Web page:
A bridge analysis is required to determine what impact transporting excessively overweight combinations will have on routes within the state of KANSAS.
A bridge analysis is requred:
- When transporting non-divisible loads that exceed 150,000 pounds gross vehicle weight (GVW).
- When the overall axle length (measurement between the center of the steering axle and the center of the last axle of the combination) cannot comply with the "Annual and Standard Permit Table"
- When axle groups exceed the maximum permissible limits allowed by the standard permit:
When the external axle length or the GVW of the combination is beyond the boundaries of the "
Annual and Standard Permit Table
Annual and Standard Permit- Extra Wide Axle table
In the case of a Special Mobilized Vehicle, when the external length or the GVW of the combination is beyond the boundaries of the "
SME Weight Table
SME Extra Wide Axle Table
Note: Wider axles may be given more allowances depending on the quality and conditions of the highways being traveled
- Single 22,000 pounds
- Tandem 45,000 pounds
- Tridem 60,000 pounds
- Quads or more 65,000 pounds
It is difficult to determine how long a bridge analysis will take. We ask for a minimum of 3 days to complete an analysis. However, a number of factors can delay the amount of time it takes to complete a bridge analysis:
- Construction activities may require that longer alternate routes be used.
- Roadway restrictions (geometries, roundabouts, lane widths, etc.) may require a longer alternate route.
- Loads greater than 15 feet in width and/or 15 feet in height generally take longer to analyze.
- Routes in the eastern half of Kansas generally take longer.
- Routes through metropolitan areas take longer, especially if the load is over 16 feet tall.
- Southeast Kansas has very old roads and there exists many underground mines that need to be considered when analyzing superloads.
There are things customers may do to assist in the processing of superload requests:
- Do not wait until the last minute to request a superload study. A minimum of 3 days is required, but three weeks is advisable.
- Make sure the load is non-divisible. Sand, water and grain are examples of divisible loads. Loads that can be reduced to legal weights by removing part of the load are considered divisible loads.
- Make sure you know whether the load is a superload or a large structure. Quite often, time is lost because the request is for a large structure instead of a superload. A large structure is a load that exceeds 18 feet in height and exceeds 16' 6" in width or 126 ' 0" in length (140' 0" for structural material.) See reference shown above that defines a superload.
- Make sure you have the proper form. A "Superload Application " is required to begin the superload analysis.
- Make sure you have provided all the information requested on the form. A bridge analysis cannot be performed or the permit issued without the application being completed in full. It is imperative the information include a VIN and start date.
Make sure the information shown on the "Superload Application " is legible and prepared accurately. Include a physical address with the origin or destination if not entering or exiting at the state line.
- Make sure the fax number shown on the form is accurate.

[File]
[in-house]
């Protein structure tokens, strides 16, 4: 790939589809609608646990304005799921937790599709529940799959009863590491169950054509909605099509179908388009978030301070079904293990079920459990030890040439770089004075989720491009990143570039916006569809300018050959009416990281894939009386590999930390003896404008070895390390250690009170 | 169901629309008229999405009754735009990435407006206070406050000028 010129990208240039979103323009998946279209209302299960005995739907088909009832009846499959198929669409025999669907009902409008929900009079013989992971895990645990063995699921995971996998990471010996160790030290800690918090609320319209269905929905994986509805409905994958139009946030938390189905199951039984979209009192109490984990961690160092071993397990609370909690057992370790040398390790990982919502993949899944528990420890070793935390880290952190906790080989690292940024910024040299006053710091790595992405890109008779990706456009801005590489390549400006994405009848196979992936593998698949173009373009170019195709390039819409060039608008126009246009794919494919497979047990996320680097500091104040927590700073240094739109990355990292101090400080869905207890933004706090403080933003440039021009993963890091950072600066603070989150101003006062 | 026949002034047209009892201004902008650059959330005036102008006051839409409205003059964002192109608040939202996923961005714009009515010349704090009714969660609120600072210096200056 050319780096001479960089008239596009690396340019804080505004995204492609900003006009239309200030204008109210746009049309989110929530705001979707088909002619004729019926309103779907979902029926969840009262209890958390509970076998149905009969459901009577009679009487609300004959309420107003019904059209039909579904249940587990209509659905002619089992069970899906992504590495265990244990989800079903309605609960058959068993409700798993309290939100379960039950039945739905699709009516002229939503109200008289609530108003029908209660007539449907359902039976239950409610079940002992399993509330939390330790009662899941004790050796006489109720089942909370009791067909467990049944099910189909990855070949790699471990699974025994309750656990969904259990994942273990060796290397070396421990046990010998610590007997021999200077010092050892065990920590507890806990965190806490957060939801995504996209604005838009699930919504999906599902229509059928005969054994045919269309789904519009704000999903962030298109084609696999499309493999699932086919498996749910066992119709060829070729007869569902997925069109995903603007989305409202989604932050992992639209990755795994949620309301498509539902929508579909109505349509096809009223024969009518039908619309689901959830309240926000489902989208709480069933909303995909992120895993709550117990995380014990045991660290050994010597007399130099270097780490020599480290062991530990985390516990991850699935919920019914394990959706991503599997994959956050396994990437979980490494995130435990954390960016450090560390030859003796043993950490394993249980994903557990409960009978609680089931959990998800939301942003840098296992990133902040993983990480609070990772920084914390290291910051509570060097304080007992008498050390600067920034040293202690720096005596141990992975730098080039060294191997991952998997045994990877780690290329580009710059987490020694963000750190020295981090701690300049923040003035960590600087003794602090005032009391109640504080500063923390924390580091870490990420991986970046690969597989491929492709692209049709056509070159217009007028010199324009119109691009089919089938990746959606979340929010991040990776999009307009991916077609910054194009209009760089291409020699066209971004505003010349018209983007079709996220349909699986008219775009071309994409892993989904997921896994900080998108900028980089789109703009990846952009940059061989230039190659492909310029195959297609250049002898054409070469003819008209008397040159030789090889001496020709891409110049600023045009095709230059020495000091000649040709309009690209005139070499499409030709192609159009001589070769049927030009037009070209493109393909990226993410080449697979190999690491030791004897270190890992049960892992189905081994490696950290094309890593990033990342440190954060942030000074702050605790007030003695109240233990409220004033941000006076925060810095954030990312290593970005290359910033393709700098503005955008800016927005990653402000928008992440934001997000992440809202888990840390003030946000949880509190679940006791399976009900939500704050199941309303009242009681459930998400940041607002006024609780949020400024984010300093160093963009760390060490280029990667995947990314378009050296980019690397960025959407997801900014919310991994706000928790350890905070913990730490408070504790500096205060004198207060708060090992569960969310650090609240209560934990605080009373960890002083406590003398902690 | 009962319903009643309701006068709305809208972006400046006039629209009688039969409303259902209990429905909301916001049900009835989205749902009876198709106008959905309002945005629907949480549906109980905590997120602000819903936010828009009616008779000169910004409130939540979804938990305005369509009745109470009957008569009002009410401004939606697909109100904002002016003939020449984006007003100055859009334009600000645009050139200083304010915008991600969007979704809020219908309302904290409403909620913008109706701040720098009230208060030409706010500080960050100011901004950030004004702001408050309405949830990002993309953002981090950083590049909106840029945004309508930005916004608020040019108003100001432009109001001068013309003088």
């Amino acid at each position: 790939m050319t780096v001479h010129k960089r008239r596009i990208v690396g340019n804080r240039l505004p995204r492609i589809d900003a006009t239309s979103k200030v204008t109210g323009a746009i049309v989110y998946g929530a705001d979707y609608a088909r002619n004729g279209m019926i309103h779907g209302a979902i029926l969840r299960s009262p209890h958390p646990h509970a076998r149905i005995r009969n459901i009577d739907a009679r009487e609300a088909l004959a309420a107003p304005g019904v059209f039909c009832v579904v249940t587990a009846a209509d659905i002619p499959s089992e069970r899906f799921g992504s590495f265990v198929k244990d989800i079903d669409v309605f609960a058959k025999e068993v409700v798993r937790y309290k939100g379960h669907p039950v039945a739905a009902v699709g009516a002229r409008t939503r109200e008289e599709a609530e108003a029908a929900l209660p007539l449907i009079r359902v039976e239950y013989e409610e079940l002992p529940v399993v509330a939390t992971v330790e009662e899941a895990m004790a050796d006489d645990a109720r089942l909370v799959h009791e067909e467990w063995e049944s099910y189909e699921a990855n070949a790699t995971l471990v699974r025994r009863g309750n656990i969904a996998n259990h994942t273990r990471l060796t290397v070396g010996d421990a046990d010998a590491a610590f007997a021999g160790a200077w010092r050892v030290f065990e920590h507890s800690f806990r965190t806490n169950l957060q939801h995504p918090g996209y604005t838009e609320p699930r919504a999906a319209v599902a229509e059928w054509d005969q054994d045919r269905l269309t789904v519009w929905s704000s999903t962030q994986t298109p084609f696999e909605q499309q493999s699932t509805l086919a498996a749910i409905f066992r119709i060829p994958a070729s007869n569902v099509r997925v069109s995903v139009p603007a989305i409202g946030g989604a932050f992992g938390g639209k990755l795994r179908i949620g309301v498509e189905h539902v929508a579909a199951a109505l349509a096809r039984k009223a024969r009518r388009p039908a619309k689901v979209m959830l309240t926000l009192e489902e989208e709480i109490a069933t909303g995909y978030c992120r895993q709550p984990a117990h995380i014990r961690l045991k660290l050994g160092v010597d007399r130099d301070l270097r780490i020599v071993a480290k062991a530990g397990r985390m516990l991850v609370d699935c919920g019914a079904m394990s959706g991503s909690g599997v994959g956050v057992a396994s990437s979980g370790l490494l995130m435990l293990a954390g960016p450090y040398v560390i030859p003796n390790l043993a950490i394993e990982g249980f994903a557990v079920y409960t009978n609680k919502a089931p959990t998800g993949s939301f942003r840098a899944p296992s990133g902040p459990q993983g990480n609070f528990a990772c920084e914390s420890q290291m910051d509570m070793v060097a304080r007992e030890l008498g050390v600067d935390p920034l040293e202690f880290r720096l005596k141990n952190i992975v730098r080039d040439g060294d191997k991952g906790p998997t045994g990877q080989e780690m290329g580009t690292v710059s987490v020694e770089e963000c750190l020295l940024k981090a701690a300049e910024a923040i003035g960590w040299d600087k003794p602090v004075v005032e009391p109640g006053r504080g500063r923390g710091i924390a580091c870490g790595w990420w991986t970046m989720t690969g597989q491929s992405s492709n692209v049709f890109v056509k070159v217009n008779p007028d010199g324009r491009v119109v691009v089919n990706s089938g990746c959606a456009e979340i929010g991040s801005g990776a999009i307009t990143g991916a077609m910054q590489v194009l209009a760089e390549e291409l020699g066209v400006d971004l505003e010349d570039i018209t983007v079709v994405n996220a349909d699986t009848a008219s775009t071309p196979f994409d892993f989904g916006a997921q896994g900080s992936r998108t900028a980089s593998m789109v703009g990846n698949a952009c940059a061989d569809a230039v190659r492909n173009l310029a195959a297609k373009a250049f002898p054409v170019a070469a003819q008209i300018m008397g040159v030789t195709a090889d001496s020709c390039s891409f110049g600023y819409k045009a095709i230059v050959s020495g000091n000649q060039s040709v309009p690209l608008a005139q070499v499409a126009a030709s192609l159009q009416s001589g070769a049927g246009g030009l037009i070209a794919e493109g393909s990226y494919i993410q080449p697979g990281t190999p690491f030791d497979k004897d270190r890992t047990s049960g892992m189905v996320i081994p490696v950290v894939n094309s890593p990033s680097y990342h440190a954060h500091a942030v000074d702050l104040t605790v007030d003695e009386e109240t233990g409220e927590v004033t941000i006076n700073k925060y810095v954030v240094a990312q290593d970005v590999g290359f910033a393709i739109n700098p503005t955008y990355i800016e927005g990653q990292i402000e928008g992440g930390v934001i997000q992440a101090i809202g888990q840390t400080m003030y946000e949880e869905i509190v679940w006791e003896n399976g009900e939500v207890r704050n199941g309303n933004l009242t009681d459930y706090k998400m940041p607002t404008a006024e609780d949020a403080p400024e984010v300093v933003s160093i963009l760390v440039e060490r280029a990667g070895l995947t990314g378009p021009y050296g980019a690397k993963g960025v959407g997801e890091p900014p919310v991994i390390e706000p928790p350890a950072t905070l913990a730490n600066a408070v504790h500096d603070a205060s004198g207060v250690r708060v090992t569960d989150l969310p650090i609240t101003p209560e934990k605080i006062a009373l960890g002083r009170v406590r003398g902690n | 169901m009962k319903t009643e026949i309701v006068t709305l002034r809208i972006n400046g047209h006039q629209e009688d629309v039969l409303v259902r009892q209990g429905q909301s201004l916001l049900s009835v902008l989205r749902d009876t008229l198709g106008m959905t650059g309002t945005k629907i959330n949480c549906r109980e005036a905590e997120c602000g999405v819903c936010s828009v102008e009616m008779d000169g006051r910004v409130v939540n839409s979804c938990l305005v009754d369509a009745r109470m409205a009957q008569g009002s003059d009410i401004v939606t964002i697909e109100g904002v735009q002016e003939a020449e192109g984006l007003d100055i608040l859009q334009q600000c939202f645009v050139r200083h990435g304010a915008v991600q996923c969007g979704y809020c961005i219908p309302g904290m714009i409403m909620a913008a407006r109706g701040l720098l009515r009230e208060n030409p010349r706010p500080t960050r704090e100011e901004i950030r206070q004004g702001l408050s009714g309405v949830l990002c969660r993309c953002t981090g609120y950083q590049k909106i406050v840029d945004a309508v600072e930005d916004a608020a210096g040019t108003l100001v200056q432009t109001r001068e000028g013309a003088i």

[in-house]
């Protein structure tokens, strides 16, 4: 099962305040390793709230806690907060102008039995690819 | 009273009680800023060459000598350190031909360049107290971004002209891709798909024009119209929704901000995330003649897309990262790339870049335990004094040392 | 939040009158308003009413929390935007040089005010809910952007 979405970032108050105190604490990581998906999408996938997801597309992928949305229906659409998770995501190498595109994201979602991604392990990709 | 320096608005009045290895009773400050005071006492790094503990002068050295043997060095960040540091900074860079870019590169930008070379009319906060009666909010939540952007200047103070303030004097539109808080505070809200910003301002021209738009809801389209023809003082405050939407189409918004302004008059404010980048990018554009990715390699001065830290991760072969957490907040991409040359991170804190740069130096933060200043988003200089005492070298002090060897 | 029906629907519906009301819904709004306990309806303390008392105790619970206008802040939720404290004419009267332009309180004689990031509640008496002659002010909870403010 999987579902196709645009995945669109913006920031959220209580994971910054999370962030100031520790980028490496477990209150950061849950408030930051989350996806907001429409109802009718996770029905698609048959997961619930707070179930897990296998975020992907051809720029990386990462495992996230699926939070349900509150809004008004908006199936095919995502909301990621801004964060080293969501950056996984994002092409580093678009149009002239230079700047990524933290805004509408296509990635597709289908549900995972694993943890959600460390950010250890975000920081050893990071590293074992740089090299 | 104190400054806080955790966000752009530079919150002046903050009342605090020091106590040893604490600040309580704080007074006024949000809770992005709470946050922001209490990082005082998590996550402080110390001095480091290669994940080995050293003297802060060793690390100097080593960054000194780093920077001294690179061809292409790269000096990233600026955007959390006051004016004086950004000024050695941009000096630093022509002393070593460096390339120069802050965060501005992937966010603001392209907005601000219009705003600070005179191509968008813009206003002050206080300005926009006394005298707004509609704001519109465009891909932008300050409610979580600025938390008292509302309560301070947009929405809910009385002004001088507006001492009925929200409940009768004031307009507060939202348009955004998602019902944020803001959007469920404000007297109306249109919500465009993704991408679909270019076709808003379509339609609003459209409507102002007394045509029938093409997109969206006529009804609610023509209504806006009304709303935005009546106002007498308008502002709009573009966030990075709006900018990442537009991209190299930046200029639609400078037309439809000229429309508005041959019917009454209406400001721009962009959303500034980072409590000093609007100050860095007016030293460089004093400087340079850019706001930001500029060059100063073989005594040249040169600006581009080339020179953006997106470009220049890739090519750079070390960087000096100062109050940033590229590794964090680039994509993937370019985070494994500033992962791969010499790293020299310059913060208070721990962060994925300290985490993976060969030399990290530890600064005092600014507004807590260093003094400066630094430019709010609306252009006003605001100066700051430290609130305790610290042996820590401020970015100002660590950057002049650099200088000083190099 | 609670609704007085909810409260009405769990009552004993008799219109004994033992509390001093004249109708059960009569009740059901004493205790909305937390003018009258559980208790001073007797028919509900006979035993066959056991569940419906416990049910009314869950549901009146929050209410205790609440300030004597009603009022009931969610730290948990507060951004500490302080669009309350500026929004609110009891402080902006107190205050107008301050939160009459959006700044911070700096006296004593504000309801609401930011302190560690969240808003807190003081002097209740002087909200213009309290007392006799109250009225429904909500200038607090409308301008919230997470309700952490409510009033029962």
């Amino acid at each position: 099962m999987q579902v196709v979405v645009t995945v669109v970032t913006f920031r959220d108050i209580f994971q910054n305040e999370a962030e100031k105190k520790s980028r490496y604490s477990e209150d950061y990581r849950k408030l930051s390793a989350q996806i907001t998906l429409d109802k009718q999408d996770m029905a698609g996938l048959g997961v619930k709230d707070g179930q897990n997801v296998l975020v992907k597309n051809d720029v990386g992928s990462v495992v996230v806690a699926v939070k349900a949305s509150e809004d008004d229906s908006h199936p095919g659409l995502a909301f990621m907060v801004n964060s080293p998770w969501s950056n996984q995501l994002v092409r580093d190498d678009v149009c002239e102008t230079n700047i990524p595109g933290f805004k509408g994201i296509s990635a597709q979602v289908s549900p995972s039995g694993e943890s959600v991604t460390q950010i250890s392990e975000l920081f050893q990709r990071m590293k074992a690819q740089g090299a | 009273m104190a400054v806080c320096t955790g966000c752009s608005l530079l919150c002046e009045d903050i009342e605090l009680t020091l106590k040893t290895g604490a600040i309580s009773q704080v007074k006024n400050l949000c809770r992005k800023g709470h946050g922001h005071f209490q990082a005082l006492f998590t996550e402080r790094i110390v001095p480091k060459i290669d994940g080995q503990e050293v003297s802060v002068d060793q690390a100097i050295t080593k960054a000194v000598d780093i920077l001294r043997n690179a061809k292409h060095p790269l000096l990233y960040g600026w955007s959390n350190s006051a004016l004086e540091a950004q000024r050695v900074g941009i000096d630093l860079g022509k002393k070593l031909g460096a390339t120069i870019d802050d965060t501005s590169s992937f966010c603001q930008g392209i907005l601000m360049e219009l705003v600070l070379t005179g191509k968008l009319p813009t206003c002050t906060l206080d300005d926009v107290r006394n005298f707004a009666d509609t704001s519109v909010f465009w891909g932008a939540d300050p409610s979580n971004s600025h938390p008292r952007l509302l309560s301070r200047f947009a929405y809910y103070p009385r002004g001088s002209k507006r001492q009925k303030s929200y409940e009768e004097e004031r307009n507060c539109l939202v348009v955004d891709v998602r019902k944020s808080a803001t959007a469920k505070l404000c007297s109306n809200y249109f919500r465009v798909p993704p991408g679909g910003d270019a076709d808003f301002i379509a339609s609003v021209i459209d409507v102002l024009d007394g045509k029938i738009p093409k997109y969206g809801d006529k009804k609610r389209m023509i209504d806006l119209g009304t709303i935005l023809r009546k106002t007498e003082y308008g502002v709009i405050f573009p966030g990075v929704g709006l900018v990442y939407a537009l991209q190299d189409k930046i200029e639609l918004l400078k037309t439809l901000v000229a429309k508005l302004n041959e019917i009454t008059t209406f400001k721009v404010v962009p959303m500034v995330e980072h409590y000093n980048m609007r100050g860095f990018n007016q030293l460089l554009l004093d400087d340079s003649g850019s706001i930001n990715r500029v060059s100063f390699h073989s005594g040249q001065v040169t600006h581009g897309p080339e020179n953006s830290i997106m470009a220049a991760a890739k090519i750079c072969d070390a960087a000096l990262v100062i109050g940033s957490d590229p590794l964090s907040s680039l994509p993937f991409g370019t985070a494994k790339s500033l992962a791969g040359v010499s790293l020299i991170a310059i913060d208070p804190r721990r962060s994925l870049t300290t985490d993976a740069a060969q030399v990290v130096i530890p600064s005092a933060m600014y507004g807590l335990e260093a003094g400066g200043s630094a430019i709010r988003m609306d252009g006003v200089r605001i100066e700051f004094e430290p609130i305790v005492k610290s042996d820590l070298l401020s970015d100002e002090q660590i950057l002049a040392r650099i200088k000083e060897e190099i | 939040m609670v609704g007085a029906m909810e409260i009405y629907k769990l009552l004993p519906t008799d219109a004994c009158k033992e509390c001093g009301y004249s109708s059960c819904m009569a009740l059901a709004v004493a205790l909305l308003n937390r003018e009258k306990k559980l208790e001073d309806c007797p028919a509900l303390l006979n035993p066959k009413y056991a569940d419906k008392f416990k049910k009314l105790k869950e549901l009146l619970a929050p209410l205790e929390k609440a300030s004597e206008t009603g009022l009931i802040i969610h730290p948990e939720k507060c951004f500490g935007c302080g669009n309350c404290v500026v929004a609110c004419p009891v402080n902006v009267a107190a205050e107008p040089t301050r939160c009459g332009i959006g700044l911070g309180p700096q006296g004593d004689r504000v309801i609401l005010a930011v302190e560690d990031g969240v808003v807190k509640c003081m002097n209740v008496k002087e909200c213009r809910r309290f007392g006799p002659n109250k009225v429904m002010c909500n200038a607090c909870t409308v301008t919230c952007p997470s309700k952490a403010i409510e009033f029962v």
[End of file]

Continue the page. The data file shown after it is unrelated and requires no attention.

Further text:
- If a question arises about your request, a permit technician will call the telephone number shown on the application to resolve the problem. Therefore, make sure the telephone number and the name of the contact person is entered correctly into the form. It would be helpful to have a number of persons in the office become familiar with the superload process. There have been times when the analysis was delayed simply because a "contact person" could not be reached or a person wasn't available in the office to answer the questions.
- Actually measure the height and weight and spacings of the loaded vehicle to ensure the all the measurements on the application are accurate.
- After the application has been sent, modifying the spacing between axles, axle group weights, height or width of the load will only cause a delay in the bridge analysis. If this happens, it is very likely the bridge analysis will have to be restarted from the beginning.
- When you receive the approved superload permit and the KDOT Superload Bridge Analysis Memo, make sure each form is legible. If either one is illegible, call Central Permits at 785-368-6501 and ask to have the information faxed again.
- It is very important that you obtain a permit and the "KDOT Superload Bridge Analysis Memo" before moving. The "KDOT Superload Bridge Analysis Memo" validates the permit.
These two documents shall be faxed to the motor carrier/permit company of the superload before transporting the load in Kansas. The "KDOT Superload Bridge Analysis Memo and the Superload permit must be in the hands of the driver in order for the permit to be valid. One document validates the other.
The driver of the superload shall ensure that the escort driver has a copy of the valid permit and the KDOT Superload Bridge Analysis Memo. Law enforcement officers or KDOT officials will delay movement of the superload if both of these documents cannot be produced upon request.
- Make sure you have obtained both front and rear Kansas Certified escorts for your move. If you need to locate qualified escorts check out the "contacts" page. Here you will find a listing sorted by state showing all the certified escort drivers that have been approved by the state of Kansas.
- Sometimes our fax is busy and does not receive your superload request. Feel free to call Central Permits at 785-368-6501 at any time to make sure we have received your request. If you wish to check on the status of your superload analysis please direct your calls to the KDOT bridge section. The phone number is 785-296-4434.